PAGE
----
Curiosity, or the drive to comprehend, is another fundamental component of human nature.
As soon as the need for food and safety is satisfied, infants naturally and spontaneously explore their surroundings using their hands and feet. This curiosity develops as children grow. Young kids experiment extensively with language, images, and physical exploration.
There is no immediate benefit to this kind of play in terms of financial or food reward, yet exploratory behavior is universal to all human children.
The obvious conclusion is that humans have an innate and independent drive to explore and comprehend beyond satisfying our basic survival instinct.
A New Definition of Success
The assumption in today’s business world is that the drive to acquire is the sole motivator of human nature. This assumption leads to a definition of success based entirely on the amount of wealth and power a company or individual can amass.
Humanistic management rejects this assumption.
To achieve success in humanistic management, profit, competitiveness, and social engagement must all be accomplished. Additionally, a purpose beyond profit must be established and understood to satisfy the drive to comprehend.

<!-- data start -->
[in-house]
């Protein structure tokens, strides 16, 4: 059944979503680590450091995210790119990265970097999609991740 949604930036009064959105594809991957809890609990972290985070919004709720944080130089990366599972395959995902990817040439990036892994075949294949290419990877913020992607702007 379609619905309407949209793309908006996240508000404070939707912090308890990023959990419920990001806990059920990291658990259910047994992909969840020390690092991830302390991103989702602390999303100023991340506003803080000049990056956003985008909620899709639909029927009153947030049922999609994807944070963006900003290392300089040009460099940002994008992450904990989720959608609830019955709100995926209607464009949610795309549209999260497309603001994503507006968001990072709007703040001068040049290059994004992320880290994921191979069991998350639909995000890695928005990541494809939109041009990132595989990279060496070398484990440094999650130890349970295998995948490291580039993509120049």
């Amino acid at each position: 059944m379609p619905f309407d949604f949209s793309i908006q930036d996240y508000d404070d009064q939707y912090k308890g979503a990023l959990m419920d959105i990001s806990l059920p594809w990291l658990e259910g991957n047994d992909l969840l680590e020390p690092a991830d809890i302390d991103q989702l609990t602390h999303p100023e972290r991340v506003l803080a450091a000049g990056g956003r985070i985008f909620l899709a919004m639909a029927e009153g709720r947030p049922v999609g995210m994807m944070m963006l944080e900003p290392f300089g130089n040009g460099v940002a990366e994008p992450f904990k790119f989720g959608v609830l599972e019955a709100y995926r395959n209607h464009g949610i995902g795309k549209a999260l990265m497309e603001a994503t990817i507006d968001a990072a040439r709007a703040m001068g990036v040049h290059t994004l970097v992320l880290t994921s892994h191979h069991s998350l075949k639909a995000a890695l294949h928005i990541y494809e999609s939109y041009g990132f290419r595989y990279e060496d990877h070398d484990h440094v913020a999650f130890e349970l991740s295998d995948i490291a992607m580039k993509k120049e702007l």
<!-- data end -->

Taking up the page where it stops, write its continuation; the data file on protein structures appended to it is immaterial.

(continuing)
The Dignity Threshold
Humanistic management acknowledges the insights and ancient wisdom of our cultural and religious traditions, together with a modern understanding of the evolutionary role of the four fundamental human drives
By adapting our social behavior to this model, we can balance human drives to reach the dignity threshold.
The dignity threshold is the point at which we feel alive and human.
We meet the threshold when we have enough to eat, adequate shelter and security, connection to friends and family, and when we develop an understanding of a higher purpose beyond basic survival.
The ultimate ideal of a humanistic organization is to elevate dignity and well-being of all stakeholders by achieving the dignity threshold in every one of the four human drives.
About the Author
Brian Webb has over 14 years of experience in management and consulting. His recent work focuses on helping new specialty coffee professionals understand their craft and their business. After five years as a department director for a coffee roasting company in Kona, and founding the first Specialty Coffee Association Premier Training Campus in Hawaii, Brian now lives in North Carolina where he works as a consultant and writer.